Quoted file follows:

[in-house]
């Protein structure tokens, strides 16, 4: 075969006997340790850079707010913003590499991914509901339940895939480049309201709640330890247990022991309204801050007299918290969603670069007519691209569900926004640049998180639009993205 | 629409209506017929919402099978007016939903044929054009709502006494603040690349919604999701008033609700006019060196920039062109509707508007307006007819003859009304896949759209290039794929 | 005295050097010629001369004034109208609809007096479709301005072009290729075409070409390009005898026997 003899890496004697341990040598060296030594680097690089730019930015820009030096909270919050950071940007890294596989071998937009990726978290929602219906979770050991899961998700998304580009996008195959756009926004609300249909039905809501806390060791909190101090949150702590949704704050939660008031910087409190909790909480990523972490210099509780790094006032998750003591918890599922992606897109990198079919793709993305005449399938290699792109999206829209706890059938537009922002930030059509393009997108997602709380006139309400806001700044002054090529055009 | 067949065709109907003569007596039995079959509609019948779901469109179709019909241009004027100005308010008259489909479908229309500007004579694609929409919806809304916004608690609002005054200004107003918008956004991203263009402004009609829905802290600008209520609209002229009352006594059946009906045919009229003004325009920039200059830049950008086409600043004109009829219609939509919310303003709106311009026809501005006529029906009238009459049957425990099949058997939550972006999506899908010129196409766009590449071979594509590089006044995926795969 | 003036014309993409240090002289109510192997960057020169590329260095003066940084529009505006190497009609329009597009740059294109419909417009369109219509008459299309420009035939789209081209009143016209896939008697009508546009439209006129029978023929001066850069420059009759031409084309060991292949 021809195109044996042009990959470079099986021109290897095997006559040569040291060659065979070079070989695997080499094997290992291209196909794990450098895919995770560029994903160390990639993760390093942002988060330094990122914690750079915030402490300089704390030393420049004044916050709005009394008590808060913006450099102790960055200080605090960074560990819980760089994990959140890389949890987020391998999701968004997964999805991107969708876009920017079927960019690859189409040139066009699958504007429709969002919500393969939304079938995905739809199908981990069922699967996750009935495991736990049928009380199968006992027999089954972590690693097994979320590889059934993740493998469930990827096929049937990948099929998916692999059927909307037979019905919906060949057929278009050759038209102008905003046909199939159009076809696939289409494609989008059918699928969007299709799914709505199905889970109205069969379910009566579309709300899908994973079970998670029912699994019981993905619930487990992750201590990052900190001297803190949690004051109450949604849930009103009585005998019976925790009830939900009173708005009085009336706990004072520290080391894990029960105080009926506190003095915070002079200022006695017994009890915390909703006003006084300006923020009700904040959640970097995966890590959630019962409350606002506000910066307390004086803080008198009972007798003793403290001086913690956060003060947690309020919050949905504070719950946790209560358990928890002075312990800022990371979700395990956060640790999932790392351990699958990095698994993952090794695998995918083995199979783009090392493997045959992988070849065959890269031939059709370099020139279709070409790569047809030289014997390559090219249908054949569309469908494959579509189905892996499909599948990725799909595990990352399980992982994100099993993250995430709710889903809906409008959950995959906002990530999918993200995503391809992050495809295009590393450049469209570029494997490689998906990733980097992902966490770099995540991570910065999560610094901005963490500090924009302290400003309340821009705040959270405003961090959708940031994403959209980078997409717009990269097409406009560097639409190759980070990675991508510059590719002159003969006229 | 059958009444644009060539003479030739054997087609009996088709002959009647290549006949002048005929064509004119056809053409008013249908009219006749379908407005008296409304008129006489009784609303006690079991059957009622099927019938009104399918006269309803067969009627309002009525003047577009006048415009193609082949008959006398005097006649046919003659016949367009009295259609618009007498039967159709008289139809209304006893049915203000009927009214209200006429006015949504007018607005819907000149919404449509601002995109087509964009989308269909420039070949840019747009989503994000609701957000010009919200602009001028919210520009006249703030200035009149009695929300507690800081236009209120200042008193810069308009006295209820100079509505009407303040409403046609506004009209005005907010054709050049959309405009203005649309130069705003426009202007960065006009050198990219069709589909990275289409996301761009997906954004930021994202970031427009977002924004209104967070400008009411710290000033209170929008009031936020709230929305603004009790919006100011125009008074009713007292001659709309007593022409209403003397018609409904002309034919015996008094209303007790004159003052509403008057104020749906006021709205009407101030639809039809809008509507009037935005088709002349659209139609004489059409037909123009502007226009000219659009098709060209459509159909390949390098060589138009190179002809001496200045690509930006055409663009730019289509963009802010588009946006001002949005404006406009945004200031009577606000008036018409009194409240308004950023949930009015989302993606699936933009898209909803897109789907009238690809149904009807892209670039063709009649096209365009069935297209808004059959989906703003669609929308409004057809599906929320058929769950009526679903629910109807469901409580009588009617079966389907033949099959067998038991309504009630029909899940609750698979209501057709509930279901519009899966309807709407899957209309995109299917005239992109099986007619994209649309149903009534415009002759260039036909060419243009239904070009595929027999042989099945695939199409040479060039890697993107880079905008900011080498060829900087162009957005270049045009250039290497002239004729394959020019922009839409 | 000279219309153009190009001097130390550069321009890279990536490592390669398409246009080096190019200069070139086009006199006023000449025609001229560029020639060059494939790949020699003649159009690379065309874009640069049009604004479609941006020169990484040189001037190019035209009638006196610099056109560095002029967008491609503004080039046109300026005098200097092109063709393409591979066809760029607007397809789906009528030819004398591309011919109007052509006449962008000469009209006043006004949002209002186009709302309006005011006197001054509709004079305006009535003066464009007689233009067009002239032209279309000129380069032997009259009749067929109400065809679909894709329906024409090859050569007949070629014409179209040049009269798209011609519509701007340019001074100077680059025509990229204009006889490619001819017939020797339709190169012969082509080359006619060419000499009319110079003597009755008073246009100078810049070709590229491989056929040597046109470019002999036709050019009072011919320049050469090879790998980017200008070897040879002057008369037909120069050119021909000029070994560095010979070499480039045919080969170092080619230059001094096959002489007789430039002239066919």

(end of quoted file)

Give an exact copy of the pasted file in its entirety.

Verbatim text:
[in-house]
């Protein structure tokens, strides 16, 4: 075969006997340790850079707010913003590499991914509901339940895939480049309201709640330890247990022991309204801050007299918290969603670069007519691209569900926004640049998180639009993205 | 629409209506017929919402099978007016939903044929054009709502006494603040690349919604999701008033609700006019060196920039062109509707508007307006007819003859009304896949759209290039794929 | 005295050097010629001369004034109208609809007096479709301005072009290729075409070409390009005898026997 003899890496004697341990040598060296030594680097690089730019930015820009030096909270919050950071940007890294596989071998937009990726978290929602219906979770050991899961998700998304580009996008195959756009926004609300249909039905809501806390060791909190101090949150702590949704704050939660008031910087409190909790909480990523972490210099509780790094006032998750003591918890599922992606897109990198079919793709993305005449399938290699792109999206829209706890059938537009922002930030059509393009997108997602709380006139309400806001700044002054090529055009 | 067949065709109907003569007596039995079959509609019948779901469109179709019909241009004027100005308010008259489909479908229309500007004579694609929409919806809304916004608690609002005054200004107003918008956004991203263009402004009609829905802290600008209520609209002229009352006594059946009906045919009229003004325009920039200059830049950008086409600043004109009829219609939509919310303003709106311009026809501005006529029906009238009459049957425990099949058997939550972006999506899908010129196409766009590449071979594509590089006044995926795969 | 003036014309993409240090002289109510192997960057020169590329260095003066940084529009505006190497009609329009597009740059294109419909417009369109219509008459299309420009035939789209081209009143016209896939008697009508546009439209006129029978023929001066850069420059009759031409084309060991292949 021809195109044996042009990959470079099986021109290897095997006559040569040291060659065979070079070989695997080499094997290992291209196909794990450098895919995770560029994903160390990639993760390093942002988060330094990122914690750079915030402490300089704390030393420049004044916050709005009394008590808060913006450099102790960055200080605090960074560990819980760089994990959140890389949890987020391998999701968004997964999805991107969708876009920017079927960019690859189409040139066009699958504007429709969002919500393969939304079938995905739809199908981990069922699967996750009935495991736990049928009380199968006992027999089954972590690693097994979320590889059934993740493998469930990827096929049937990948099929998916692999059927909307037979019905919906060949057929278009050759038209102008905003046909199939159009076809696939289409494609989008059918699928969007299709799914709505199905889970109205069969379910009566579309709300899908994973079970998670029912699994019981993905619930487990992750201590990052900190001297803190949690004051109450949604849930009103009585005998019976925790009830939900009173708005009085009336706990004072520290080391894990029960105080009926506190003095915070002079200022006695017994009890915390909703006003006084300006923020009700904040959640970097995966890590959630019962409350606002506000910066307390004086803080008198009972007798003793403290001086913690956060003060947690309020919050949905504070719950946790209560358990928890002075312990800022990371979700395990956060640790999932790392351990699958990095698994993952090794695998995918083995199979783009090392493997045959992988070849065959890269031939059709370099020139279709070409790569047809030289014997390559090219249908054949569309469908494959579509189905892996499909599948990725799909595990990352399980992982994100099993993250995430709710889903809906409008959950995959906002990530999918993200995503391809992050495809295009590393450049469209570029494997490689998906990733980097992902966490770099995540991570910065999560610094901005963490500090924009302290400003309340821009705040959270405003961090959708940031994403959209980078997409717009990269097409406009560097639409190759980070990675991508510059590719002159003969006229 | 059958009444644009060539003479030739054997087609009996088709002959009647290549006949002048005929064509004119056809053409008013249908009219006749379908407005008296409304008129006489009784609303006690079991059957009622099927019938009104399918006269309803067969009627309002009525003047577009006048415009193609082949008959006398005097006649046919003659016949367009009295259609618009007498039967159709008289139809209304006893049915203000009927009214209200006429006015949504007018607005819907000149919404449509601002995109087509964009989308269909420039070949840019747009989503994000609701957000010009919200602009001028919210520009006249703030200035009149009695929300507690800081236009209120200042008193810069308009006295209820100079509505009407303040409403046609506004009209005005907010054709050049959309405009203005649309130069705003426009202007960065006009050198990219069709589909990275289409996301761009997906954004930021994202970031427009977002924004209104967070400008009411710290000033209170929008009031936020709230929305603004009790919006100011125009008074009713007292001659709309007593022409209403003397018609409904002309034919015996008094209303007790004159003052509403008057104020749906006021709205009407101030639809039809809008509507009037935005088709002349659209139609004489059409037909123009502007226009000219659009098709060209459509159909390949390098060589138009190179002809001496200045690509930006055409663009730019289509963009802010588009946006001002949005404006406009945004200031009577606000008036018409009194409240308004950023949930009015989302993606699936933009898209909803897109789907009238690809149904009807892209670039063709009649096209365009069935297209808004059959989906703003669609929308409004057809599906929320058929769950009526679903629910109807469901409580009588009617079966389907033949099959067998038991309504009630029909899940609750698979209501057709509930279901519009899966309807709407899957209309995109299917005239992109099986007619994209649309149903009534415009002759260039036909060419243009239904070009595929027999042989099945695939199409040479060039890697993107880079905008900011080498060829900087162009957005270049045009250039290497002239004729394959020019922009839409 | 000279219309153009190009001097130390550069321009890279990536490592390669398409246009080096190019200069070139086009006199006023000449025609001229560029020639060059494939790949020699003649159009690379065309874009640069049009604004479609941006020169990484040189001037190019035209009638006196610099056109560095002029967008491609503004080039046109300026005098200097092109063709393409591979066809760029607007397809789906009528030819004398591309011919109007052509006449962008000469009209006043006004949002209002186009709302309006005011006197001054509709004079305006009535003066464009007689233009067009002239032209279309000129380069032997009259009749067929109400065809679909894709329906024409090859050569007949070629014409179209040049009269798209011609519509701007340019001074100077680059025509990229204009006889490619001819017939020797339709190169012969082509080359006619060419000499009319110079003597009755008073246009100078810049070709590229491989056929040597046109470019002999036709050019009072011919320049050469090879790998980017200008070897040879002057008369037909120069050119021909000029070994560095010979070499480039045919080969170092080619230059001094096959002489007789430039002239066919």